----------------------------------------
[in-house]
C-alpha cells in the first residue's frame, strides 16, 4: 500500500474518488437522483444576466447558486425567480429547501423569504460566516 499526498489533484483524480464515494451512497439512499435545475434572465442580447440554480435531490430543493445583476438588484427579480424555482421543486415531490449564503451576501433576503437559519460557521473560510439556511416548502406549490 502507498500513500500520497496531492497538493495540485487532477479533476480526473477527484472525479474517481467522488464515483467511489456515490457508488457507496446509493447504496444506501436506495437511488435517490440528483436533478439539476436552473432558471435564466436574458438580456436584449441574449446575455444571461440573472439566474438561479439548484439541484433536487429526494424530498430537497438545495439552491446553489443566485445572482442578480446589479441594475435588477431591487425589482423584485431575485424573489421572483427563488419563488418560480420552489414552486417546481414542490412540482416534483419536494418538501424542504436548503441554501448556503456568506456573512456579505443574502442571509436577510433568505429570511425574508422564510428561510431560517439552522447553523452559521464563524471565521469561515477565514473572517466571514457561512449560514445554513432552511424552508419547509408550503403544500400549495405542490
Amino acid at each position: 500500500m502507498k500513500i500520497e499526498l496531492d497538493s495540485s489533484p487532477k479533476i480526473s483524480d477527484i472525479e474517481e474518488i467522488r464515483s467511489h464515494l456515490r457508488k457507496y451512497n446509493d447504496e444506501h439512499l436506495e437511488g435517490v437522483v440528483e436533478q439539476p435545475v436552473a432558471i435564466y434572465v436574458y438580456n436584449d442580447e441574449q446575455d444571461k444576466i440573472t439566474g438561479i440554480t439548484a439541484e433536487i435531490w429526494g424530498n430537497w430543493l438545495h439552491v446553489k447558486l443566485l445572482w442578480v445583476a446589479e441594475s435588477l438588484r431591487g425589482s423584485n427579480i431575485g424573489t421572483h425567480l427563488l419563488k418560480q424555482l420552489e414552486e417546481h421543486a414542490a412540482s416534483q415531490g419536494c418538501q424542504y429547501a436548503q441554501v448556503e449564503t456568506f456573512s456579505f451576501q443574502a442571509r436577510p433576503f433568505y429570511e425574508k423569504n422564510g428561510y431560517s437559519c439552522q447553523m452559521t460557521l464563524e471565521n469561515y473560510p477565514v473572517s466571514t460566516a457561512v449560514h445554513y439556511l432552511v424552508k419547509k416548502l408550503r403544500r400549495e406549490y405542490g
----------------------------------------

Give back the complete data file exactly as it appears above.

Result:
[in-house]
C-alpha cells in the first residue's frame, strides 16, 4: 500500500474518488437522483444576466447558486425567480429547501423569504460566516 499526498489533484483524480464515494451512497439512499435545475434572465442580447440554480435531490430543493445583476438588484427579480424555482421543486415531490449564503451576501433576503437559519460557521473560510439556511416548502406549490 502507498500513500500520497496531492497538493495540485487532477479533476480526473477527484472525479474517481467522488464515483467511489456515490457508488457507496446509493447504496444506501436506495437511488435517490440528483436533478439539476436552473432558471435564466436574458438580456436584449441574449446575455444571461440573472439566474438561479439548484439541484433536487429526494424530498430537497438545495439552491446553489443566485445572482442578480446589479441594475435588477431591487425589482423584485431575485424573489421572483427563488419563488418560480420552489414552486417546481414542490412540482416534483419536494418538501424542504436548503441554501448556503456568506456573512456579505443574502442571509436577510433568505429570511425574508422564510428561510431560517439552522447553523452559521464563524471565521469561515477565514473572517466571514457561512449560514445554513432552511424552508419547509408550503403544500400549495405542490
Amino acid at each position: 500500500m502507498k500513500i500520497e499526498l496531492d497538493s495540485s489533484p487532477k479533476i480526473s483524480d477527484i472525479e474517481e474518488i467522488r464515483s467511489h464515494l456515490r457508488k457507496y451512497n446509493d447504496e444506501h439512499l436506495e437511488g435517490v437522483v440528483e436533478q439539476p435545475v436552473a432558471i435564466y434572465v436574458y438580456n436584449d442580447e441574449q446575455d444571461k444576466i440573472t439566474g438561479i440554480t439548484a439541484e433536487i435531490w429526494g424530498n430537497w430543493l438545495h439552491v446553489k447558486l443566485l445572482w442578480v445583476a446589479e441594475s435588477l438588484r431591487g425589482s423584485n427579480i431575485g424573489t421572483h425567480l427563488l419563488k418560480q424555482l420552489e414552486e417546481h421543486a414542490a412540482s416534483q415531490g419536494c418538501q424542504y429547501a436548503q441554501v448556503e449564503t456568506f456573512s456579505f451576501q443574502a442571509r436577510p433576503f433568505y429570511e425574508k423569504n422564510g428561510y431560517s437559519c439552522q447553523m452559521t460557521l464563524e471565521n469561515y473560510p477565514v473572517s466571514t460566516a457561512v449560514h445554513y439556511l432552511v424552508k419547509k416548502l408550503r403544500r400549495e406549490y405542490g